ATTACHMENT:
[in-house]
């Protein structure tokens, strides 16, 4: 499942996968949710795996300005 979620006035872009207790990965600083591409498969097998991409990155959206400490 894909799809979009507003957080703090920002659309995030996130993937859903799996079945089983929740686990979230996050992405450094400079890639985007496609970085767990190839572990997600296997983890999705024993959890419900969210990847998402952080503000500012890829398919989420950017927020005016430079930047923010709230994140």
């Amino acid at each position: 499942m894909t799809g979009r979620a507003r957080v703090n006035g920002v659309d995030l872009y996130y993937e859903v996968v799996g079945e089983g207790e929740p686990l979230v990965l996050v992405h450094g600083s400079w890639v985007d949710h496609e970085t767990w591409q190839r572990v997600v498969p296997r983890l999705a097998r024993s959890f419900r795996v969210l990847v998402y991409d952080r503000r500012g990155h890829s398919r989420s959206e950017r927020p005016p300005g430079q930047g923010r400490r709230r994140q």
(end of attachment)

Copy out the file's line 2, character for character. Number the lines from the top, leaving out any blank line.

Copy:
């Protein structure tokens, strides 16, 4: 499942996968949710795996300005 979620006035872009207790990965600083591409498969097998991409990155959206400490 894909799809979009507003957080703090920002659309995030996130993937859903799996079945089983929740686990979230996050992405450094400079890639985007496609970085767990190839572990997600296997983890999705024993959890419900969210990847998402952080503000500012890829398919989420950017927020005016430079930047923010709230994140």